Mermaid Weed

Proserpinaca pectinata

mermaid weed

Mermaid weed, photographed at the George and Marian Jones Hungryland Wildlife Management Area, Indiantown, Martin County, in April 2018.

Ok. We just don't get the name. There must be some logic behind mermaid weed, Proserpinaca pectinata, but it just escapes us. But then nobody ever asks us for our opinion when it comes to these matters.

In any case, mermaid weed stands out in the great greenery of the natural world. It is an aquatic plant that can find its way on land as well as in water. It is a striking plant, with reds and yellows and unusual leaves that look more like a fern than a flowering plant, which mermaid weed definitely is.

Mermaid weed is a Florida native, but a rare one even though it's found in most of the state's 67 counties. Its native range extends from Texas along the Gulf Coast, up the Atlantic to New England, and into Canada. There's a tiny population in one county in Michigan. Rhode Island and Maine list mermaid weed as "of special concern." Michigan and New Hampshire classify it as endangered, New York threatened and it's believed to be extinct in Pennsylvania. It has no special status in Florida, but again, it is considered rare in our area by the Institute for Regional Conservation in Delray Beach. Despite population declines in places, the International Union for Conservation of Nature rates mermaid weed a "least concern" on its extinction scale.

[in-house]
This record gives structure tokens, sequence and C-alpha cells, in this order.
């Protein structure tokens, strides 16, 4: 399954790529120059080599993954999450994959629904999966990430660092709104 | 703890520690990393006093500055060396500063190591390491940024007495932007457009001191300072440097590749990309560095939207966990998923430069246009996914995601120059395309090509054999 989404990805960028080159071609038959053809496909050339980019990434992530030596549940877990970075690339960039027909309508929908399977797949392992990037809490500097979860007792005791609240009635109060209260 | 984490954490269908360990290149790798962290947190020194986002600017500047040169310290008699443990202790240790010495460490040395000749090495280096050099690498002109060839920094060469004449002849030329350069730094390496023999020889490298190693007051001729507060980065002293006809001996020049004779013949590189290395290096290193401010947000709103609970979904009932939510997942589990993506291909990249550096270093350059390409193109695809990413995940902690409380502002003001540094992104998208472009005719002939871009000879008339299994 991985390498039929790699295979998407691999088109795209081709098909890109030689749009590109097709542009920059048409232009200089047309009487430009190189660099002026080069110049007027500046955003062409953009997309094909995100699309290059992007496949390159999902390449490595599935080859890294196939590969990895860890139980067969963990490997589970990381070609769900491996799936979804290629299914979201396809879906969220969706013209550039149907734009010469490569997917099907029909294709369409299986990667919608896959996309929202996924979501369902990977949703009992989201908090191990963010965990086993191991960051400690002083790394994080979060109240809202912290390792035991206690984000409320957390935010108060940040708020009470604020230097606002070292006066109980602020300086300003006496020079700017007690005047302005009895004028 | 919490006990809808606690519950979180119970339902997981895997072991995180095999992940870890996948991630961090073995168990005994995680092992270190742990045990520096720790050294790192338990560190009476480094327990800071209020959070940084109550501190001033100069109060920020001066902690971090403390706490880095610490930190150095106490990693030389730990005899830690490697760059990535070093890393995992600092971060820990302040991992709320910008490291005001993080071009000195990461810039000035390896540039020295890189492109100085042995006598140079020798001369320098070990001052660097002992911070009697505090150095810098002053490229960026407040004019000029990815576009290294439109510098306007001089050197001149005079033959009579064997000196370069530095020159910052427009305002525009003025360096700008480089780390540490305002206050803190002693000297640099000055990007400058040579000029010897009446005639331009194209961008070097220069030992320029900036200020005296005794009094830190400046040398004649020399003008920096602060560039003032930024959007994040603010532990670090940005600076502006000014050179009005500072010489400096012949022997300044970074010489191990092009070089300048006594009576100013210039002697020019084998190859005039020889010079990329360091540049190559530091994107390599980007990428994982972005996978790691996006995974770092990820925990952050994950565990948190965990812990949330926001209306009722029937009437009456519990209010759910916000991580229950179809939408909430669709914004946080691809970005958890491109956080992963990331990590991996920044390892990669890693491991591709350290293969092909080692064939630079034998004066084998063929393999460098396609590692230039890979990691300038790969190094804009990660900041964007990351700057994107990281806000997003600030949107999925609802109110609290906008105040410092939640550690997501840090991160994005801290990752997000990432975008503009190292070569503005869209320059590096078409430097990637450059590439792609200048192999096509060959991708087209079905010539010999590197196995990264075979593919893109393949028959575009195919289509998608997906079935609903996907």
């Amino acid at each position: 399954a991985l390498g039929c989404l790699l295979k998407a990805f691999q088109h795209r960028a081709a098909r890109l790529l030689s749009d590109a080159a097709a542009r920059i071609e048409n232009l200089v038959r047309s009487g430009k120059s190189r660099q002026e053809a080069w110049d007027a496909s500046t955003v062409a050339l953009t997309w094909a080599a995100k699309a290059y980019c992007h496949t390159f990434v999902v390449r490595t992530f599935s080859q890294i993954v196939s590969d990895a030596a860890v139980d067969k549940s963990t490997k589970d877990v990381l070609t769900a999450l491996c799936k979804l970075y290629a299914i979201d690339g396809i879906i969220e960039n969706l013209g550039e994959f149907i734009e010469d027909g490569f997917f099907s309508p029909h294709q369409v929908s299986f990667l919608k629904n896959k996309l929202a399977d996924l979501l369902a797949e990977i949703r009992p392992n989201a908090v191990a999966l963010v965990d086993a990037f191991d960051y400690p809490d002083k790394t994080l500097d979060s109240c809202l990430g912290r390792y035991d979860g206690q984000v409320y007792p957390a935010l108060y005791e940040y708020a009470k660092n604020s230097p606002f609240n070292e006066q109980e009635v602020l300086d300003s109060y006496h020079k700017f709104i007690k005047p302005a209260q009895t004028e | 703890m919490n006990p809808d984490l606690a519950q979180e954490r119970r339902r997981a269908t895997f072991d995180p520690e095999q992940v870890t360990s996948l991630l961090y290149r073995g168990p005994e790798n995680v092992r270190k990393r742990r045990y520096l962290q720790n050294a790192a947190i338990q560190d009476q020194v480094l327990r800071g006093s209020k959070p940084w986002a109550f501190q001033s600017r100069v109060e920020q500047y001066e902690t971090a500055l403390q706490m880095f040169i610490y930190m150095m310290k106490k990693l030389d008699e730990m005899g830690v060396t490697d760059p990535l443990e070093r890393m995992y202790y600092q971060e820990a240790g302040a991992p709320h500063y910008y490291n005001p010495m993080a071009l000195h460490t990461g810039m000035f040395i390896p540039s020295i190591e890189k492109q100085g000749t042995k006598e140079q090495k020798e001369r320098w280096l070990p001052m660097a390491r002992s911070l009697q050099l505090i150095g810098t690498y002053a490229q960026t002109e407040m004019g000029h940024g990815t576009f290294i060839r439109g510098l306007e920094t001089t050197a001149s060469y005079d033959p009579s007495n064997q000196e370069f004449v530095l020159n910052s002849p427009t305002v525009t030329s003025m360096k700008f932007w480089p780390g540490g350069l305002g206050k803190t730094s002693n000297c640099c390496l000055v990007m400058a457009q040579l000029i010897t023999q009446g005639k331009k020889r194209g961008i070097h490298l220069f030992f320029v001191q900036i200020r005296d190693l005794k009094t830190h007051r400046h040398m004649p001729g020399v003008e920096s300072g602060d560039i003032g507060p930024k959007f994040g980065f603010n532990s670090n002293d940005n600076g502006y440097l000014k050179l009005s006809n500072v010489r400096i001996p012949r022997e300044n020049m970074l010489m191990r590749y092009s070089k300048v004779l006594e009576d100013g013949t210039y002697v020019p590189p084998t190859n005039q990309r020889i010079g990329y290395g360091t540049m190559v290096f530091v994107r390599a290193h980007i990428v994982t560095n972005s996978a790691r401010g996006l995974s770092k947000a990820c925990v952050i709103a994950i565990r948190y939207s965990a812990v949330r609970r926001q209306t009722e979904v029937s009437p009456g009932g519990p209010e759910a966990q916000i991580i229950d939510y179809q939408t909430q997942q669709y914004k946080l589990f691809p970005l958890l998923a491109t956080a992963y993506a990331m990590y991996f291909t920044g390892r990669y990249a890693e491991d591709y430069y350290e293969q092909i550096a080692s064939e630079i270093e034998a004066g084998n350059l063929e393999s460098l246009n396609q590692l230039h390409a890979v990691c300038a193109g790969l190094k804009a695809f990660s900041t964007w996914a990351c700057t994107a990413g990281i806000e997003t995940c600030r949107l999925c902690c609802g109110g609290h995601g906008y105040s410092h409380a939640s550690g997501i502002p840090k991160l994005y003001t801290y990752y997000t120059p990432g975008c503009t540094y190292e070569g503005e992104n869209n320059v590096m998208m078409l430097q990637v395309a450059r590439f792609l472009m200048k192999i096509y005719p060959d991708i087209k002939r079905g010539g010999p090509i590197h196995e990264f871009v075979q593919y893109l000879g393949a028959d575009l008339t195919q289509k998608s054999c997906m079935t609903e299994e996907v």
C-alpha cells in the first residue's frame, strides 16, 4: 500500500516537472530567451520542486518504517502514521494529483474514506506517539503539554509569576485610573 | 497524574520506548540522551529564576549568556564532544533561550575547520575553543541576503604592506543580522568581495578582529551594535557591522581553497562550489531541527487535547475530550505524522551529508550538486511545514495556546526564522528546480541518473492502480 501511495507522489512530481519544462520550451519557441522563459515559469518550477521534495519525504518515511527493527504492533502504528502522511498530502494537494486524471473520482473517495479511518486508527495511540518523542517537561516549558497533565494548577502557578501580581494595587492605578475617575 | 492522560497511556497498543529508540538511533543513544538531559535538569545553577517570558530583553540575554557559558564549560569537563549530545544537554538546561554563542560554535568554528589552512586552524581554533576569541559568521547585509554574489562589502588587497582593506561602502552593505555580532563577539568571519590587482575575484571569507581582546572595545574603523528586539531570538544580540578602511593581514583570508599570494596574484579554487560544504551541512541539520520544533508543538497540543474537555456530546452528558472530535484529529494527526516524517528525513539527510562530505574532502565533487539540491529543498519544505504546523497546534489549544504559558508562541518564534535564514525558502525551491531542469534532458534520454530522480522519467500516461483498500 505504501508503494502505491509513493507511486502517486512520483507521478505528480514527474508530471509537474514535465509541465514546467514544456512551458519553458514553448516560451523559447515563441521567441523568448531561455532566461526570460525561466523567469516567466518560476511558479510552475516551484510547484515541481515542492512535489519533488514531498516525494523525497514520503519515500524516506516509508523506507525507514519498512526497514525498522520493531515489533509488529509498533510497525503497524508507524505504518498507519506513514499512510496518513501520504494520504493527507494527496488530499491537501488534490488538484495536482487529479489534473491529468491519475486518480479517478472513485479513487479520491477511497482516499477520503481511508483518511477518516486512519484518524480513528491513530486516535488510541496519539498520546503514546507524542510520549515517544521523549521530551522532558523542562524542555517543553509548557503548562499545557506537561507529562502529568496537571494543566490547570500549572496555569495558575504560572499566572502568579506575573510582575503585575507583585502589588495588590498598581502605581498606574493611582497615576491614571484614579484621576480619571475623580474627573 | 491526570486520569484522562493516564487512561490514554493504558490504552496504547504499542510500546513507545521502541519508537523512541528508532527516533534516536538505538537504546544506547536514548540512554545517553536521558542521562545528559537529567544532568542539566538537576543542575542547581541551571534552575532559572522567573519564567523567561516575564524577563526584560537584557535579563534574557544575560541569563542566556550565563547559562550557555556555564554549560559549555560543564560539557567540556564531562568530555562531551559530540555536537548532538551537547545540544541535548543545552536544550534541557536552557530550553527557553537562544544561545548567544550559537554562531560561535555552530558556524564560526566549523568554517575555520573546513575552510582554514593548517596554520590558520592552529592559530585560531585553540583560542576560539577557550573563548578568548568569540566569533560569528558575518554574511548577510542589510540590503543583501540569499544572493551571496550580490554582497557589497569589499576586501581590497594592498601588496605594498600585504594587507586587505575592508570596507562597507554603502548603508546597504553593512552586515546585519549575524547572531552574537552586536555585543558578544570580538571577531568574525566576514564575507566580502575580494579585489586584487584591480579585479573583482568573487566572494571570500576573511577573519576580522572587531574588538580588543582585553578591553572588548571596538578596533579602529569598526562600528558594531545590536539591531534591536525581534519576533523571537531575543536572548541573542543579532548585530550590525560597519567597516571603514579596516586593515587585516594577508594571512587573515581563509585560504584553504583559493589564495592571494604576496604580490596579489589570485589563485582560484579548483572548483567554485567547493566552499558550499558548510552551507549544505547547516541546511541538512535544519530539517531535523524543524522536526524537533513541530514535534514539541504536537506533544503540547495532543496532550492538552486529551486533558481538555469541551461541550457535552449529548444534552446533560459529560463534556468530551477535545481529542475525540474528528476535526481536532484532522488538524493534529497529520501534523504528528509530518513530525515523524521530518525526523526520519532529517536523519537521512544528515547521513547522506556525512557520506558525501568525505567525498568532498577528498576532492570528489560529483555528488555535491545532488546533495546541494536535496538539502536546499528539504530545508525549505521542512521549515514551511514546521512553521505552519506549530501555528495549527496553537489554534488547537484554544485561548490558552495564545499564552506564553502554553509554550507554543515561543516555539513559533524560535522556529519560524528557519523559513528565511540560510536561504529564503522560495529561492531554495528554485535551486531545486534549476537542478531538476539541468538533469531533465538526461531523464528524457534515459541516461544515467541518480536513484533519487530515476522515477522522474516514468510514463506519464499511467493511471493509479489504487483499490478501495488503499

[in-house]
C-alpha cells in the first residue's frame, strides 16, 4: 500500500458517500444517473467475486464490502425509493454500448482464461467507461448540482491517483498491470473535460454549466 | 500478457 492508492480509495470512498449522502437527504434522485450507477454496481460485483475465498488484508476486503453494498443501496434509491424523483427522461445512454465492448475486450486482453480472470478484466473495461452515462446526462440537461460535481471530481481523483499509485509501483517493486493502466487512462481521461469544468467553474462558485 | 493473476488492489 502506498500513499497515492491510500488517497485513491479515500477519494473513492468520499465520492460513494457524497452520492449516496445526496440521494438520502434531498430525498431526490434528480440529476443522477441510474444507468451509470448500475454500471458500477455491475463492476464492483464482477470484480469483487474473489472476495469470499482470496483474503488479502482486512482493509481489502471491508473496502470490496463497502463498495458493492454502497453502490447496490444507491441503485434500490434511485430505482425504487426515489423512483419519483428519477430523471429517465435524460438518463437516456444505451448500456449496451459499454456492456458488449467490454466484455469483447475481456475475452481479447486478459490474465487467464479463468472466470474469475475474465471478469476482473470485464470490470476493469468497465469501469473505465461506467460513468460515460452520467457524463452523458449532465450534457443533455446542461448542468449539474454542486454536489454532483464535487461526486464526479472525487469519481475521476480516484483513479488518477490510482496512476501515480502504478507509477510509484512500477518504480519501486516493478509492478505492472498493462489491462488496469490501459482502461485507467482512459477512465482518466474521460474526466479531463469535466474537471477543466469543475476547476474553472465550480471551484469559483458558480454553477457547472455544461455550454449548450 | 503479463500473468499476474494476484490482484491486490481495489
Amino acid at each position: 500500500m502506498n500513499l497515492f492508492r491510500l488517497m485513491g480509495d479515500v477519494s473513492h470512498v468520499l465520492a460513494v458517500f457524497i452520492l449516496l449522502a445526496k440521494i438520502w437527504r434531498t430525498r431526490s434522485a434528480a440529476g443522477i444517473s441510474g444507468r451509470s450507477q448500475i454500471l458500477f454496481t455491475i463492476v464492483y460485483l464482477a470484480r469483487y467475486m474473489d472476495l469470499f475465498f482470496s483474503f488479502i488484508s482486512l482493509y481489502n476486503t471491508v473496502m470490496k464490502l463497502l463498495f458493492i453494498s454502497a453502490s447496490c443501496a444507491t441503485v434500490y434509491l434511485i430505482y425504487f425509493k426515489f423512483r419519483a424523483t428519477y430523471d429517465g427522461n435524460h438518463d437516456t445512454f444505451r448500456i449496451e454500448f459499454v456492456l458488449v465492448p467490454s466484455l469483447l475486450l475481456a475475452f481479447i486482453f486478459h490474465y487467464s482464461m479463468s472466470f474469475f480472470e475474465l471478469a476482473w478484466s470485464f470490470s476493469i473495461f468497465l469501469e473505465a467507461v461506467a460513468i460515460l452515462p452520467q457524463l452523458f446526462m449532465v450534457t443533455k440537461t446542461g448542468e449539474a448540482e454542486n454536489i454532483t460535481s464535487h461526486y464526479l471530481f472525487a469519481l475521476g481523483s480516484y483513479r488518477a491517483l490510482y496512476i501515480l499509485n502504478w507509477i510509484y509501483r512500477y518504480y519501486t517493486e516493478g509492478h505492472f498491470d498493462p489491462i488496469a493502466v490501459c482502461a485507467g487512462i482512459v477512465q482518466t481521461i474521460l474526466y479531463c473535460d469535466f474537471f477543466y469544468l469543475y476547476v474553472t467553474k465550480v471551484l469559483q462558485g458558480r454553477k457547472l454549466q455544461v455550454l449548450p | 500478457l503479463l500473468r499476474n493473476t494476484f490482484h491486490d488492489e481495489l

It is not a particularly tall plant, but it is erect. The feathery leaves alternate on the stem. It produces white flowers at the base of its leaves in spring and summer, but they are so small as to be difficult to see with the naked eye. The flowers in turn produce a three-angled nutlet as the fruit. It is a perennial.

The seeds are an important food for a variety of shorebirds and water fowls, while the plant itself, when it is in water, provides cover for a variety of creatures.

Mermaid weed has a better known cousin, Proserpinaca palustris, also called mermaid weed, that is used in the aquarium trade. The native range of both plants overlap, and both have feathery leaves, but P. palustris will also have leaves that are just slightly toothed around the edges while our guy, P. pectinata, only has the comb-like leaves. P. pectinata is also starting to generate some interest among aquarium owners because of its striking looks. There is another plant with similar leaves, parrotfeather, but they are arranged in whorls of five or six around the stem as opposed to mermaid weed's alternate look.

Mermaid weed is a member of Haloraginaceae, the water-milfoil family. Other common names include comb-leaf, combleaf mermaidweed, and comblike mermaid weed.

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Published by Wild South Florida, PO Box 7241, Delray Beach, FL 33482.

Photographs by David Sedore. Photographs are property of the publishers and may not be used without permission.